The web is getting bigger. It is also getting slower. The funny thing is, every single day I'm visiting new sites to try out a new product or read a blog, and I find the same performance issues over and over again. All I have to do is check out DevTools to see that most images are way too large.
What baffles me is how easy it is to fix this. The fastest way to increase the performance of any site is to losslessly compress images that are being displayed. In fact, it's so easy, anyone on your team, regardless of coding experience, can make a dent in improving performance.
Compressing images should be automatic
The average page size is 1.88 MB, with the majority of that weight coming from images. So if the bulk of a site is images, we should be focusing on image optimization before we focus on things like database indexing, caching, or other more advanced forms of performance optimization.
The 4 levels of image optimization
There are four major levels of effort required to reduce the size of image data. Each level builds off of the previous one, so be sure to complete level 1 before moving onto level 2.
The first level requires the least amount of work (which can be accomplished in minutes). The fourth level requires all of the previous steps as well as its own set of tasks. This can take hours, if not days, depending on how image-heavy your content is.
Each level provides diminishing returns. Simply completing one level will do more for your performance than the next level. Which is why it's important not to skip any steps.
Level 1: Lossless compression
The first thing you should do is grab a copy of ImageOptim. This tiny application is your new best friend. ImageOptim will scan every image within a folder you select, and automatically compress the image, removing all of the useless data.
In the context of this blog, useless data refers to anything that doesn't contribute to the visual quality of the image being displayed. In fact, the term lossless refers to the ability to reconstruct the original data from the compressed data without losing any information needed to render that data.
For example, did you know that a photo can store the name of the author of that picture? That comment might be useful in protecting the copyright of the photographer, but it has zero effect on what your application will look like to the world. That metadata is lossless, and if you were to run lossless compression on that JPG photograph, it would strip out this and dozens of other metadata fields.
What you may not realize is that this kind of metadata makes up a very large part of the image's total size. This is exactly why lossless compression is so important. Removing lossless data does not affect the visual quality of your images, but it can drastically reduce their size. And the smaller the image, the less your browser has to download to retrieve from the server where the image is hosted.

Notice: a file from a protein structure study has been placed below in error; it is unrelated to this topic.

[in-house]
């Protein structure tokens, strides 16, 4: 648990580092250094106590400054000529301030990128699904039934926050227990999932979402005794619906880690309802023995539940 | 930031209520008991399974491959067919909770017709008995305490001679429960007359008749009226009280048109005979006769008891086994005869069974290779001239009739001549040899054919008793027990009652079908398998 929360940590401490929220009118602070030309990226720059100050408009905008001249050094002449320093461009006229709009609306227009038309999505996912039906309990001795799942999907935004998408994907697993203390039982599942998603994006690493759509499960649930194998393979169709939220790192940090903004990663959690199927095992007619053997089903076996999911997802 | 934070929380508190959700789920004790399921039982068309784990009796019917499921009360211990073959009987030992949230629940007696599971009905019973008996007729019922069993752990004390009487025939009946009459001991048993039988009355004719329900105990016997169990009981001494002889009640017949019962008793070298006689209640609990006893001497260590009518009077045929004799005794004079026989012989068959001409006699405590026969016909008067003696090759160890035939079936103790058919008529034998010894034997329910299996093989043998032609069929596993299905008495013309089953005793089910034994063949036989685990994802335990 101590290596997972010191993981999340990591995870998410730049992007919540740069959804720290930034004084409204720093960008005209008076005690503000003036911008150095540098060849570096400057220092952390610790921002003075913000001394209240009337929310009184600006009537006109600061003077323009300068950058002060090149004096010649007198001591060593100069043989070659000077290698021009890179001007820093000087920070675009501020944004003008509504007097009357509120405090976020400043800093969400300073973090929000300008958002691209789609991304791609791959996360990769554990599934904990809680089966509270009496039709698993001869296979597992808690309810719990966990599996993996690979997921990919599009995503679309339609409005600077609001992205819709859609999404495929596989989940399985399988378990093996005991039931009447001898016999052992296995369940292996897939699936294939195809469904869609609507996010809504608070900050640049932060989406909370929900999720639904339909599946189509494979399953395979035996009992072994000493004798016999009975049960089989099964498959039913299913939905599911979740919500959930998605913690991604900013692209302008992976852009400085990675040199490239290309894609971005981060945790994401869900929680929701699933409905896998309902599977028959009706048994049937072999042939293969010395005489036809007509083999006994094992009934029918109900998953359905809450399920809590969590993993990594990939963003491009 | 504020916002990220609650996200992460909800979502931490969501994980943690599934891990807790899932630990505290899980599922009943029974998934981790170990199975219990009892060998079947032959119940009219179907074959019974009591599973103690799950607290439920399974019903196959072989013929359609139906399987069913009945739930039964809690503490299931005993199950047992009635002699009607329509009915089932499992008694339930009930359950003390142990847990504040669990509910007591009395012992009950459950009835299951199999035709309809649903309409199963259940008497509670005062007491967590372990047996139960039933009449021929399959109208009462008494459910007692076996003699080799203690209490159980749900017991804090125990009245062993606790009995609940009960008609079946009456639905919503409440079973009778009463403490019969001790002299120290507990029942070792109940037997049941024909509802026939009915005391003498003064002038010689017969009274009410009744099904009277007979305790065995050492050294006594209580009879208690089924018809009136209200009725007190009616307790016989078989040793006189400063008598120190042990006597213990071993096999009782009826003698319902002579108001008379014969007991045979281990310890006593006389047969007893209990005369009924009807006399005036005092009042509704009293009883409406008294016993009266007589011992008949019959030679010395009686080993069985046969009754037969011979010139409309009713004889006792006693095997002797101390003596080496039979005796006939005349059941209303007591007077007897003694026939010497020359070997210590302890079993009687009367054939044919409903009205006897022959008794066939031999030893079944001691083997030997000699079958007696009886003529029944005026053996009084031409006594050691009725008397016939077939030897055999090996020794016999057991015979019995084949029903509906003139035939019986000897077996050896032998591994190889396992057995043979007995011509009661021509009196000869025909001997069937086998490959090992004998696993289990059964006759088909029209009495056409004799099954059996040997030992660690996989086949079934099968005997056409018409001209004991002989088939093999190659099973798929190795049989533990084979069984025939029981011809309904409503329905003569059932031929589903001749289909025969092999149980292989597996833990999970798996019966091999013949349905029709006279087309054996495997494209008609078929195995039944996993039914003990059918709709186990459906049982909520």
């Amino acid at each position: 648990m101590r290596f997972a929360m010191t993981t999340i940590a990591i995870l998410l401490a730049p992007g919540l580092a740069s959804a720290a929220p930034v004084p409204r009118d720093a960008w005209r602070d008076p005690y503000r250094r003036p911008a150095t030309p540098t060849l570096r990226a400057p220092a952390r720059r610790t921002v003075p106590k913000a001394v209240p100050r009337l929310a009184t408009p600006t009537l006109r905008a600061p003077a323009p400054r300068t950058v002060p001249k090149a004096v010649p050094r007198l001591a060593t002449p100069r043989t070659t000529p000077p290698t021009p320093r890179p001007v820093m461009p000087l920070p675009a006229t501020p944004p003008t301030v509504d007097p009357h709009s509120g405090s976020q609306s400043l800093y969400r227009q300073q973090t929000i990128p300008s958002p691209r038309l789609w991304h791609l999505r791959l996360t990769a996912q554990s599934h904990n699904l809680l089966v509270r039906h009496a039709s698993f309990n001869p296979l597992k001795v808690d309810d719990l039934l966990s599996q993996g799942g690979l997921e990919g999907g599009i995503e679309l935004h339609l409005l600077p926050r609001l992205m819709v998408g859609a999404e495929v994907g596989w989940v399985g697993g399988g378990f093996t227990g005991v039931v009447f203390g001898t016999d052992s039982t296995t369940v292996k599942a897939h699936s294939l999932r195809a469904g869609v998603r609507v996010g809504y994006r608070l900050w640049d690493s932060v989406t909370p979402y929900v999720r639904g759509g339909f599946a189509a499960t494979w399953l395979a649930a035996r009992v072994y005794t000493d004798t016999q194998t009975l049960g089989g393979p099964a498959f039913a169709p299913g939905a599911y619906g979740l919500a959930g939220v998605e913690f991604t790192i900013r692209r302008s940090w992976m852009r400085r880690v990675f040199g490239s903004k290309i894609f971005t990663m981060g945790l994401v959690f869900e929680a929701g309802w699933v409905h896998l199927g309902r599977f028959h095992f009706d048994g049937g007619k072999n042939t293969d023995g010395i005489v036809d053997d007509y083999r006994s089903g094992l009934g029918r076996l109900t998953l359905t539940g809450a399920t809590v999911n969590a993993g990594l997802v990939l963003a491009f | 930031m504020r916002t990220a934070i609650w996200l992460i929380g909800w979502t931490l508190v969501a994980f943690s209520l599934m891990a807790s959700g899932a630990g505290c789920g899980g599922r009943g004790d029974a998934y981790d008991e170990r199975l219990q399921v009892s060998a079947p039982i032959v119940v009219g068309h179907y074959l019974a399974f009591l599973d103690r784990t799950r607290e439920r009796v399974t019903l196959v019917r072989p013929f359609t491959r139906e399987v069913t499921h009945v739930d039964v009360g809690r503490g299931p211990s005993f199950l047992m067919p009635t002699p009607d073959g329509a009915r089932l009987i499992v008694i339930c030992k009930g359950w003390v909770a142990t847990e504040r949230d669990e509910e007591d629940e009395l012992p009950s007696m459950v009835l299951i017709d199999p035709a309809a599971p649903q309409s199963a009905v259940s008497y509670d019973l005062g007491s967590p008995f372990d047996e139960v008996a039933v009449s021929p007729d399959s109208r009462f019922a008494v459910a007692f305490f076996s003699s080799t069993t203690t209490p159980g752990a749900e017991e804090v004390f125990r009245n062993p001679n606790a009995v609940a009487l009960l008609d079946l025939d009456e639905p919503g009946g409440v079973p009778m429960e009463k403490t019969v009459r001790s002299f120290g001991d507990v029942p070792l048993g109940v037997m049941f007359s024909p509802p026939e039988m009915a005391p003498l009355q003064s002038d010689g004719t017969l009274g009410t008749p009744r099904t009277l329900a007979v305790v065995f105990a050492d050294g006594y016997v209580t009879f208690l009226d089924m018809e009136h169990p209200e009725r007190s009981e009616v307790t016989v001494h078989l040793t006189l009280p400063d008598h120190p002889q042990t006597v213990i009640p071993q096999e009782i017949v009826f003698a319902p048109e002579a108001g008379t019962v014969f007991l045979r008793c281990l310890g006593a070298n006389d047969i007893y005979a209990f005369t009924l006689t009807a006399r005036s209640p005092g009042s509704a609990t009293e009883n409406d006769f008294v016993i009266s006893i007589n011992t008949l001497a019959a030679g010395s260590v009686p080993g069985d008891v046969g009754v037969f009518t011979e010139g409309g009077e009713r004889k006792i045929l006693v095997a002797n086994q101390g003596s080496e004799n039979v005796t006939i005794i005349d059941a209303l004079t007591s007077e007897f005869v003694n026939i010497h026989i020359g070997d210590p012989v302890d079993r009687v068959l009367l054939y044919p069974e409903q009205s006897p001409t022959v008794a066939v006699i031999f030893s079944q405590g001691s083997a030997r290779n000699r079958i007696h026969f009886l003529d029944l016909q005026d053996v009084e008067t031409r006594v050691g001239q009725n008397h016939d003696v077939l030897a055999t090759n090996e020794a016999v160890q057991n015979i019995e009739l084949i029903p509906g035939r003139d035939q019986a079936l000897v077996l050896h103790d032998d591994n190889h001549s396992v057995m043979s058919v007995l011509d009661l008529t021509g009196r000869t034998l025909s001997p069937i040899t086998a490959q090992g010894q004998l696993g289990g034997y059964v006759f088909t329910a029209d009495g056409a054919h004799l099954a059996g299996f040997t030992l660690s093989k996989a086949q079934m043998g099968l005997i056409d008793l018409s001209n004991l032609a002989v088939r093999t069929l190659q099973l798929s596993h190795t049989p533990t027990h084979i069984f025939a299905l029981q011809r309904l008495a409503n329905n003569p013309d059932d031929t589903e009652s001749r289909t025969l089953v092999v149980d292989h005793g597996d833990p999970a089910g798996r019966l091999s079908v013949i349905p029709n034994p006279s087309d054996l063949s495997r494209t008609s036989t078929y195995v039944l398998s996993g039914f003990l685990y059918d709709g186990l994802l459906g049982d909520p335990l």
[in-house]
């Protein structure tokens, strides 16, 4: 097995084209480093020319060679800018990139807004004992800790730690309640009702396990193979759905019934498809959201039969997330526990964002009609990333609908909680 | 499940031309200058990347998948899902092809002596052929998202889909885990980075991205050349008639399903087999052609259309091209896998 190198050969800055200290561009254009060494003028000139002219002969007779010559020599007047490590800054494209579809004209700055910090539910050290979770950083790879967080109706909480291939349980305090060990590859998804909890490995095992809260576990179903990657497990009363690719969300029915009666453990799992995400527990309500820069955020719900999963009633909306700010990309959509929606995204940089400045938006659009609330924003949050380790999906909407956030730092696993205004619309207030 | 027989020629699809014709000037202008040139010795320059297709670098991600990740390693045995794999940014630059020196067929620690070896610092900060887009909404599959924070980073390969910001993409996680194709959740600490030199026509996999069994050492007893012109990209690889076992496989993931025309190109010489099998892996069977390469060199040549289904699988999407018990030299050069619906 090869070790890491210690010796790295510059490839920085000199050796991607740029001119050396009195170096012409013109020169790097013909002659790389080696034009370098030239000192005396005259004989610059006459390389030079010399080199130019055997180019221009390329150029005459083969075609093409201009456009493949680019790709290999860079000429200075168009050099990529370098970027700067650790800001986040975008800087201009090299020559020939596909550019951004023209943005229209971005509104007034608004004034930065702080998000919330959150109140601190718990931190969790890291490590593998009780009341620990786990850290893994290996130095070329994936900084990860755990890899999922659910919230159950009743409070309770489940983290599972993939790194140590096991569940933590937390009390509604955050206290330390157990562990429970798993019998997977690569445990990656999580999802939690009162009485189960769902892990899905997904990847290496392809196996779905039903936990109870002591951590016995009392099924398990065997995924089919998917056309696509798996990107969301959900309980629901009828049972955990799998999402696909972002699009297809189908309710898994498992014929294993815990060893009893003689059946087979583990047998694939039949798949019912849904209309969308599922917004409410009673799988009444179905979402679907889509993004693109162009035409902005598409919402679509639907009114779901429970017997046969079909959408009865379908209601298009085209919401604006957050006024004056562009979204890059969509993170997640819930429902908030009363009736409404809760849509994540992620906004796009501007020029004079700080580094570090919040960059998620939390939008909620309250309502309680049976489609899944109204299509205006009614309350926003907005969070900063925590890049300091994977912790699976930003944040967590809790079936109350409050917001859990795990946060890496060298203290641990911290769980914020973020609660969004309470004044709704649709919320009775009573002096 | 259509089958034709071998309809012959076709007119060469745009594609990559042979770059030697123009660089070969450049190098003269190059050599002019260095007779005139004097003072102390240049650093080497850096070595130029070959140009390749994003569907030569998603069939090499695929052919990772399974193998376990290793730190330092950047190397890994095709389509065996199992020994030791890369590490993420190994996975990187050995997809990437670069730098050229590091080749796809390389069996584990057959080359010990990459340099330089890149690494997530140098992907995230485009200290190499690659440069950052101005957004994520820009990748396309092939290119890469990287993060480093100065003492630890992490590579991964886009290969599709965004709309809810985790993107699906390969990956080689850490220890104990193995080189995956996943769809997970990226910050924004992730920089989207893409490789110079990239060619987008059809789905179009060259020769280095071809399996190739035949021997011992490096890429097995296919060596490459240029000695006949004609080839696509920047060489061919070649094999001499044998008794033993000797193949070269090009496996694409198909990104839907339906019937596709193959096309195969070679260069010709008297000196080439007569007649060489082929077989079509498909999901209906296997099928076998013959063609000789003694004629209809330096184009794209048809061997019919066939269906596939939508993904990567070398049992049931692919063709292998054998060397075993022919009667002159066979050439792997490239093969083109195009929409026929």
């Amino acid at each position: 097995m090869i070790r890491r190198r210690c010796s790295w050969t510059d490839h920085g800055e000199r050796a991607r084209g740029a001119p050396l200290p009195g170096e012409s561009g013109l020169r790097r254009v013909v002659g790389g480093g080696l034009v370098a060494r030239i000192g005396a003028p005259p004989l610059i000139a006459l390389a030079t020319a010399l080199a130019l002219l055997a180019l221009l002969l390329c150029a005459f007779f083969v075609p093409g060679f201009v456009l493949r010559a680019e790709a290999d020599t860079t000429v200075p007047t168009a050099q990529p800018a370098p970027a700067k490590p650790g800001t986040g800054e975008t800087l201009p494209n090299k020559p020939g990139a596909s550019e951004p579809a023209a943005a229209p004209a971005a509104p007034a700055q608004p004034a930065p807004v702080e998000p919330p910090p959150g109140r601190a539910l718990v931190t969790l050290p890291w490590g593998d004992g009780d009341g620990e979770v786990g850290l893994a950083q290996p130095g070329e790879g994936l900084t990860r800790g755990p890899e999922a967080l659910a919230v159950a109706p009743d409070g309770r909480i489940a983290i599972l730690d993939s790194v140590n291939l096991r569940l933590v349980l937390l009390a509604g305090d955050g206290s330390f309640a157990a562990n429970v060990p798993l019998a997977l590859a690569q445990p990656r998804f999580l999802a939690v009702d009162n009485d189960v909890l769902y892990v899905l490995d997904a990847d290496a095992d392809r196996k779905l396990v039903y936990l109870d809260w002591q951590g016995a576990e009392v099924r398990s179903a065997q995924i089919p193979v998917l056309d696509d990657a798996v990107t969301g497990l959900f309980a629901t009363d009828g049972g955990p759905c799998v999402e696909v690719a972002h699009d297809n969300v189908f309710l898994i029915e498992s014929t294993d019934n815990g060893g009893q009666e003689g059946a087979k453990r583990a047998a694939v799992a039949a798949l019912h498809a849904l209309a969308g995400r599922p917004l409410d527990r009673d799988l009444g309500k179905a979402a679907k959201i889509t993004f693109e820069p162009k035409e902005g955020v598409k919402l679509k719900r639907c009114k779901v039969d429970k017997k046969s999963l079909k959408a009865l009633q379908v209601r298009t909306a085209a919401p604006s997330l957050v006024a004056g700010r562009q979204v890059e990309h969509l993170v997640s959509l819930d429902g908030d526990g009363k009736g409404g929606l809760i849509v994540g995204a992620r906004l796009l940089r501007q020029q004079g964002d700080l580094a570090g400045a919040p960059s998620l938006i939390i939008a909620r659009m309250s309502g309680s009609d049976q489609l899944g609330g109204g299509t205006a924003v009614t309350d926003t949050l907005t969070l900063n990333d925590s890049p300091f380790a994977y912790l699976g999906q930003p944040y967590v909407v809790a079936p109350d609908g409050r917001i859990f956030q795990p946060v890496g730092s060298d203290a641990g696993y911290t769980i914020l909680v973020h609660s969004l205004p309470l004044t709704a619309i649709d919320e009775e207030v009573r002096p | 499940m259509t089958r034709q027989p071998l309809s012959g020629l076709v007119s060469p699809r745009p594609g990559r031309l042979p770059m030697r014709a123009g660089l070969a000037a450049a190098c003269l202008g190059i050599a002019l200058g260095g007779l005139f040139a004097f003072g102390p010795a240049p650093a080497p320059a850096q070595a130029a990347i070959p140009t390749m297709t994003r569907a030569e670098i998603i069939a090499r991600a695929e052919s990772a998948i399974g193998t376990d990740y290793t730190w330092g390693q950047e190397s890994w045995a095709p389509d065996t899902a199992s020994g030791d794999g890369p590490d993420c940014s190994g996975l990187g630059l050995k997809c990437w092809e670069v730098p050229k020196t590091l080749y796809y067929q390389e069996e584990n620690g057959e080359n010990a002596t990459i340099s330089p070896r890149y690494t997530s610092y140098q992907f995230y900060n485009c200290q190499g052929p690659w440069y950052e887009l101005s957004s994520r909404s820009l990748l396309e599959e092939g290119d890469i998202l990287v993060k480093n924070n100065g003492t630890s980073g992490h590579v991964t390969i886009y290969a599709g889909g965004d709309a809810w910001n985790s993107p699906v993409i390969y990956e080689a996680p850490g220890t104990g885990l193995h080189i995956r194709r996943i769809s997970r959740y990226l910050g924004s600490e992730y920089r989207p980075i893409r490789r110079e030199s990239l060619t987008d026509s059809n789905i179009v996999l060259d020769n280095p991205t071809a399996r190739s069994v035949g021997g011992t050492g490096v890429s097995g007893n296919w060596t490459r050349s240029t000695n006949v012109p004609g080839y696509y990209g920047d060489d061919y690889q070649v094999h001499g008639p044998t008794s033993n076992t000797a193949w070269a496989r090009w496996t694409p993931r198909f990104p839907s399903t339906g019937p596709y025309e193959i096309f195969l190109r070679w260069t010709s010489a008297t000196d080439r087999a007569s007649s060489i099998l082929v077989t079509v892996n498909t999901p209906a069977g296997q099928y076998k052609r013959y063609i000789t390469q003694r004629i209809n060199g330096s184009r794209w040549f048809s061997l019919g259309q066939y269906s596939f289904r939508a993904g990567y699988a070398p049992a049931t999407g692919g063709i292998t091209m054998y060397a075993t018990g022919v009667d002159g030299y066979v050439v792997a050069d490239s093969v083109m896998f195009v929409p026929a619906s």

That is why running ImageOptim should be a no-brainer. It only takes a few minutes to run and provides potentially big savings in size without a reduction in quality.
Level 2: Targeted lossy compression
The next level requires a little more work, but even more savings. At this point, you'll have to make specific fixes for each image type. We'll break this down for the 3 major image types (and if you aren't using one of these three, make sure you check out the next step):
If you've already run a JPG through ImageOptim, you'll have to download another piece of software. There are additional options for JPGs in ImageOptim preferences, such as removing metadata, but I've found that removing color profile metadata actually colorizes images to include a bit more greens and yellows.
So which should you choose? JpegMini handles both lossless and lossy compression and allows you to resize your images.
With regards to image sizing, use the correct image size. If you have an image that is 512x512 pixels, but the image is only being used in a 64x64 canvas, scale down that image. Worried about Retina displays? Check out level 4 for more details.
Another tip: Reduce image quality for JPGs down to 80% by default. JPG is a lossy format in general, but a very in-depth analysis of JPG compression quality shows that there is effectively zero difference in visual quality, but significant savings in file size.
Before you need to download anything, you should strip PNG metadata in ImageOptim. This is safe to do for PNGs and I've yet to see a PNG image that looks off by removing metadata.
OptiPNG is the next level PNG optimizer after ImageOptim. It has far more algorithms for compressing PNGs and tries far more options to get a truly optimal PNG file size.
In addition to compression, PNGs are far more sensitive to using the correct color profiles. If you have a black-and-white PNG, using a colorless profile will save a ton of space. From there, choose the correct color palette size to restrict the number of colors to an acceptable range. Applications like Photoshop will show you a preview when saving your image, so feel free to play with color palette sizes until you see something that reduces the number of colors without reducing the image quality.
Again, ImageOptim will do a solid job optimizing all image types, including GIFs. However, for a more customized compression technique, take a look at FileOptimizer with the additional plugins for GifSicle and GifSicle Lossy. These combined seem to do a good job of maintaining image quality while drastically reducing the size of the file.
Level 3: Convert to the correct image type
At this point, you've already exhausted even the most advanced compression optimization techniques. And while these programs do all of the work for you in a matter of seconds, the truth is you may need to scrap your images altogether if they are in the wrong image format.